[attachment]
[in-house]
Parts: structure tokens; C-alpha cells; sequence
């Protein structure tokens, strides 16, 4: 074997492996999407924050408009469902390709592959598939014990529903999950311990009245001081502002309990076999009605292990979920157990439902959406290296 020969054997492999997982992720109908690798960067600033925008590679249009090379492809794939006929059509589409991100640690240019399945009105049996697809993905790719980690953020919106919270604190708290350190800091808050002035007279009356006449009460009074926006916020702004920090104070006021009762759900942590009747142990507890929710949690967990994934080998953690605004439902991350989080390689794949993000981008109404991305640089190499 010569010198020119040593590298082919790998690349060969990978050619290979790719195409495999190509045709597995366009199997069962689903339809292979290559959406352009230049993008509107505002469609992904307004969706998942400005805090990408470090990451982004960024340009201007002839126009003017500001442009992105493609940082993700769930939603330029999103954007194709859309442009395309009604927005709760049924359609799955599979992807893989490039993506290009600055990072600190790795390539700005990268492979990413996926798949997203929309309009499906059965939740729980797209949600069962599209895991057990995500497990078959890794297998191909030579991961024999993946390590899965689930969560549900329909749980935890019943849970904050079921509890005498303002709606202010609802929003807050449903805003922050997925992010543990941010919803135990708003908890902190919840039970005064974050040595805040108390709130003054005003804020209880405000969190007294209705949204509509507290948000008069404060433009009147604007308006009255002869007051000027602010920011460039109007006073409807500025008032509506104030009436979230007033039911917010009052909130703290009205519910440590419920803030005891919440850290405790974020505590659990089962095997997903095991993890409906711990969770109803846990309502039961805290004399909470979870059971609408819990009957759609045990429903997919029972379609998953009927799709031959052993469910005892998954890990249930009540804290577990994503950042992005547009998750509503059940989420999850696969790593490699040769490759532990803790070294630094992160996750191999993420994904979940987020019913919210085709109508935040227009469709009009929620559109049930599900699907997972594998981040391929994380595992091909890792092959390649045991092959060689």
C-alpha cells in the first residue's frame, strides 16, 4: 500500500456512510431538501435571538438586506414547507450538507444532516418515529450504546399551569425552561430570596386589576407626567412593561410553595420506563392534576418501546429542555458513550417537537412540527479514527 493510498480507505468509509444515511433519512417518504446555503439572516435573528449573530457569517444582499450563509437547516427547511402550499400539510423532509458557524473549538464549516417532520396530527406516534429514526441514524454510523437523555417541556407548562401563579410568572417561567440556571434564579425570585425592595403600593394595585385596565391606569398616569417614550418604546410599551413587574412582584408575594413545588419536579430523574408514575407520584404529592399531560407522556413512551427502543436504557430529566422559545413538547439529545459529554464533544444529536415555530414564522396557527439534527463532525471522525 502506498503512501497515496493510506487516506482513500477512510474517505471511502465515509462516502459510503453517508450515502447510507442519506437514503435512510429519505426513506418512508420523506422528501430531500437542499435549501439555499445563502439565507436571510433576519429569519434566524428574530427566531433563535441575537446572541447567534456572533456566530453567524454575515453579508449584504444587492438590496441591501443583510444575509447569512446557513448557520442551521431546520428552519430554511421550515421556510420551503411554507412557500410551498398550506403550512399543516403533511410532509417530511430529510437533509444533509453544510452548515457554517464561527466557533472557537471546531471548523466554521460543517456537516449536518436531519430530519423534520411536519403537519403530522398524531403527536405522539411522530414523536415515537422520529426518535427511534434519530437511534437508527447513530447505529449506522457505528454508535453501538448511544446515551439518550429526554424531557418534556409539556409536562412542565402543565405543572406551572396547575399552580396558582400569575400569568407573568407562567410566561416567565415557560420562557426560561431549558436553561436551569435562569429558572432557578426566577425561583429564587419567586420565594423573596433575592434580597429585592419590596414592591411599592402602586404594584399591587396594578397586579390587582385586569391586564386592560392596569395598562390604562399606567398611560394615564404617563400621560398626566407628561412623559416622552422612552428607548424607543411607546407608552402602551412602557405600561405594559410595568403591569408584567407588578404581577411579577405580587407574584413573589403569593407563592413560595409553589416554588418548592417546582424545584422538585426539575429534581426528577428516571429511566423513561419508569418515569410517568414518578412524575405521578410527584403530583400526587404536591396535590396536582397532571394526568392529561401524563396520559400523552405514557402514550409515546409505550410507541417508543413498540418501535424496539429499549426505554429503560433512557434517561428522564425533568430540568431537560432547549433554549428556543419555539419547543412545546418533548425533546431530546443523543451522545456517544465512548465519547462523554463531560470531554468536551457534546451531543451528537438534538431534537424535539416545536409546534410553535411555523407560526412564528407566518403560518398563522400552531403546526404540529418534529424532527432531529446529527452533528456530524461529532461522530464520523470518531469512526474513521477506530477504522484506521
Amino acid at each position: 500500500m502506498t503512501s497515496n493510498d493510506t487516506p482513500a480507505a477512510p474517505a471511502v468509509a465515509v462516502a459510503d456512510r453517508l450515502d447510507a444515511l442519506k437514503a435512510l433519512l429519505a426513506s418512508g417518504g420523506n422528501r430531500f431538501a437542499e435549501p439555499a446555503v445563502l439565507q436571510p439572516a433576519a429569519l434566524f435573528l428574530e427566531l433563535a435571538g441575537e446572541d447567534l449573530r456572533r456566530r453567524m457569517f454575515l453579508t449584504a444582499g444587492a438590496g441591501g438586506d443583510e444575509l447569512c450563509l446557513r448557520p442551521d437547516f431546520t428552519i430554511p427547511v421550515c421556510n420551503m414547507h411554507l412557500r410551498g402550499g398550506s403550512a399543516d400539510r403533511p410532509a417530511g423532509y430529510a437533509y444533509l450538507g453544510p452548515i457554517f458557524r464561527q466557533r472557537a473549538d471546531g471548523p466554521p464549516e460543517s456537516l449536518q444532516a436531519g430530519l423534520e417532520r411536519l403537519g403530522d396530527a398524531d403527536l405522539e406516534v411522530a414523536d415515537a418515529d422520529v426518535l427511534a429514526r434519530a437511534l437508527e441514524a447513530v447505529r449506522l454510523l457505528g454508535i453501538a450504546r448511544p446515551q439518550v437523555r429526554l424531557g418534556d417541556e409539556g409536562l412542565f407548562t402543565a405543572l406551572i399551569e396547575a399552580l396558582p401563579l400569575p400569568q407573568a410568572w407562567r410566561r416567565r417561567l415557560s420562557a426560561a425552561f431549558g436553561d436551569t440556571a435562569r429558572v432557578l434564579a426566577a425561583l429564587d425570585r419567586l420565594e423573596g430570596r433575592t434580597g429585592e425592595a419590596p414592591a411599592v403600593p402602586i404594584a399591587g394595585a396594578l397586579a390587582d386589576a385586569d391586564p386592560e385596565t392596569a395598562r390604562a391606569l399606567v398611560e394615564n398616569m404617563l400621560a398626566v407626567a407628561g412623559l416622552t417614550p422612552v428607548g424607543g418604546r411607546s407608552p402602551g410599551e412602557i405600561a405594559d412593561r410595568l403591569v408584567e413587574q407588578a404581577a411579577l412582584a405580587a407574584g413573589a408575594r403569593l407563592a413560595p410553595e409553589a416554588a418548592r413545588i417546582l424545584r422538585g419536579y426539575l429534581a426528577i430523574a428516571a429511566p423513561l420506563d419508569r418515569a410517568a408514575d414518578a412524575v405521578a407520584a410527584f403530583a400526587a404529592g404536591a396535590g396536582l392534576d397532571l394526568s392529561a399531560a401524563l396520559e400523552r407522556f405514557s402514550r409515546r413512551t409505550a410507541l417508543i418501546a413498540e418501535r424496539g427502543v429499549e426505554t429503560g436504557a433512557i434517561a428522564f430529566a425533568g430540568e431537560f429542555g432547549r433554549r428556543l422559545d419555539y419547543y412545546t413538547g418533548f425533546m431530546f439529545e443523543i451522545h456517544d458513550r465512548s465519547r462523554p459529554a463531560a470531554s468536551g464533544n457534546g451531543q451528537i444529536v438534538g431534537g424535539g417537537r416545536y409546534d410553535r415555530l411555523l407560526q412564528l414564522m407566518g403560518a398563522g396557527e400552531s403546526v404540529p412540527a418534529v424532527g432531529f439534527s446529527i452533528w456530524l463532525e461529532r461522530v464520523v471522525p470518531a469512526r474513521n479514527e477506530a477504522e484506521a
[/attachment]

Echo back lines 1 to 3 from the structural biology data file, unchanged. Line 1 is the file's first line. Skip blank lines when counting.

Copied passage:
[in-house]
Parts: structure tokens; C-alpha cells; sequence
């Protein structure tokens, strides 16, 4: 074997492996999407924050408009469902390709592959598939014990529903999950311990009245001081502002309990076999009605292990979920157990439902959406290296 020969054997492999997982992720109908690798960067600033925008590679249009090379492809794939006929059509589409991100640690240019399945009105049996697809993905790719980690953020919106919270604190708290350190800091808050002035007279009356006449009460009074926006916020702004920090104070006021009762759900942590009747142990507890929710949690967990994934080998953690605004439902991350989080390689794949993000981008109404991305640089190499 010569010198020119040593590298082919790998690349060969990978050619290979790719195409495999190509045709597995366009199997069962689903339809292979290559959406352009230049993008509107505002469609992904307004969706998942400005805090990408470090990451982004960024340009201007002839126009003017500001442009992105493609940082993700769930939603330029999103954007194709859309442009395309009604927005709760049924359609799955599979992807893989490039993506290009600055990072600190790795390539700005990268492979990413996926798949997203929309309009499906059965939740729980797209949600069962599209895991057990995500497990078959890794297998191909030579991961024999993946390590899965689930969560549900329909749980935890019943849970904050079921509890005498303002709606202010609802929003807050449903805003922050997925992010543990941010919803135990708003908890902190919840039970005064974050040595805040108390709130003054005003804020209880405000969190007294209705949204509509507290948000008069404060433009009147604007308006009255002869007051000027602010920011460039109007006073409807500025008032509506104030009436979230007033039911917010009052909130703290009205519910440590419920803030005891919440850290405790974020505590659990089962095997997903095991993890409906711990969770109803846990309502039961805290004399909470979870059971609408819990009957759609045990429903997919029972379609998953009927799709031959052993469910005892998954890990249930009540804290577990994503950042992005547009998750509503059940989420999850696969790593490699040769490759532990803790070294630094992160996750191999993420994904979940987020019913919210085709109508935040227009469709009009929620559109049930599900699907997972594998981040391929994380595992091909890792092959390649045991092959060689």